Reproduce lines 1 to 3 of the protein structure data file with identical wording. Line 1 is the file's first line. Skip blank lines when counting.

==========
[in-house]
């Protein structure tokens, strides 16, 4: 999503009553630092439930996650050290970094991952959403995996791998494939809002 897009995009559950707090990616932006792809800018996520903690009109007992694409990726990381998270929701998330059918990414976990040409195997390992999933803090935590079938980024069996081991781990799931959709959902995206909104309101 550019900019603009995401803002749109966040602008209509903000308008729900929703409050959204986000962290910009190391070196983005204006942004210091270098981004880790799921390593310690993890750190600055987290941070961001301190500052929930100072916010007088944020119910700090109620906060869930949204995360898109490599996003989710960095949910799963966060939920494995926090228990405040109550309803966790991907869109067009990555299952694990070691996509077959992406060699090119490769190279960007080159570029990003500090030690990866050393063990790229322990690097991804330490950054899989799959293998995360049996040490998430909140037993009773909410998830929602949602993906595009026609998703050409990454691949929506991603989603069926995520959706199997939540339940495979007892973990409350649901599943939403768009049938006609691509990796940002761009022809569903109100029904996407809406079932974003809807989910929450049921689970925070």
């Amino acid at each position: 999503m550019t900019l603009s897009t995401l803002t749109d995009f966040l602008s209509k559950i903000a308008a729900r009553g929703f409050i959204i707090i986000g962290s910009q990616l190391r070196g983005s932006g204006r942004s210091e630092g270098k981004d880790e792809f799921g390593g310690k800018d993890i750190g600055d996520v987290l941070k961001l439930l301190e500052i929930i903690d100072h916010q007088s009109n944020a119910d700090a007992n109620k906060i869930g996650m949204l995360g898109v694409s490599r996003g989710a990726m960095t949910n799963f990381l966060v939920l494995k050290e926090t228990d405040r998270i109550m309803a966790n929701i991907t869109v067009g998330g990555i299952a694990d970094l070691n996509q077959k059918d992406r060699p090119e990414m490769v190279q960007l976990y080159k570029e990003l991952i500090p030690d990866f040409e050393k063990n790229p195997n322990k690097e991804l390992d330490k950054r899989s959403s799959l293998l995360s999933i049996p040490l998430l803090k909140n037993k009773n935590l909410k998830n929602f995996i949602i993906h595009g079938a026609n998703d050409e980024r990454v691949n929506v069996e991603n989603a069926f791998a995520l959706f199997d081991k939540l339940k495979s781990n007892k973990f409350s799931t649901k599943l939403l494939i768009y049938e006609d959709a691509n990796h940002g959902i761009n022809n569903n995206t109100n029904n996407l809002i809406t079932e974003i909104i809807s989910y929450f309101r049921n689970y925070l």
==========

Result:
[in-house]
């Protein structure tokens, strides 16, 4: 999503009553630092439930996650050290970094991952959403995996791998494939809002 897009995009559950707090990616932006792809800018996520903690009109007992694409990726990381998270929701998330059918990414976990040409195997390992999933803090935590079938980024069996081991781990799931959709959902995206909104309101 550019900019603009995401803002749109966040602008209509903000308008729900929703409050959204986000962290910009190391070196983005204006942004210091270098981004880790799921390593310690993890750190600055987290941070961001301190500052929930100072916010007088944020119910700090109620906060869930949204995360898109490599996003989710960095949910799963966060939920494995926090228990405040109550309803966790991907869109067009990555299952694990070691996509077959992406060699090119490769190279960007080159570029990003500090030690990866050393063990790229322990690097991804330490950054899989799959293998995360049996040490998430909140037993009773909410998830929602949602993906595009026609998703050409990454691949929506991603989603069926995520959706199997939540339940495979007892973990409350649901599943939403768009049938006609691509990796940002761009022809569903109100029904996407809406079932974003809807989910929450049921689970925070």
């Amino acid at each position: 999503m550019t900019l603009s897009t995401l803002t749109d995009f966040l602008s209509k559950i903000a308008a729900r009553g929703f409050i959204i707090i986000g962290s910009q990616l190391r070196g983005s932006g204006r942004s210091e630092g270098k981004d880790e792809f799921g390593g310690k800018d993890i750190g600055d996520v987290l941070k961001l439930l301190e500052i929930i903690d100072h916010q007088s009109n944020a119910d700090a007992n109620k906060i869930g996650m949204l995360g898109v694409s490599r996003g989710a990726m960095t949910n799963f990381l966060v939920l494995k050290e926090t228990d405040r998270i109550m309803a966790n929701i991907t869109v067009g998330g990555i299952a694990d970094l070691n996509q077959k059918d992406r060699p090119e990414m490769v190279q960007l976990y080159k570029e990003l991952i500090p030690d990866f040409e050393k063990n790229p195997n322990k690097e991804l390992d330490k950054r899989s959403s799959l293998l995360s999933i049996p040490l998430l803090k909140n037993k009773n935590l909410k998830n929602f995996i949602i993906h595009g079938a026609n998703d050409e980024r990454v691949n929506v069996e991603n989603a069926f791998a995520l959706f199997d081991k939540l339940k495979s781990n007892k973990f409350s799931t649901k599943l939403l494939i768009y049938e006609d959709a691509n990796h940002g959902i761009n022809n569903n995206t109100n029904n996407l809002i809406t079932e974003i909104i809807s989910y929450f309101r049921n689970y925070l």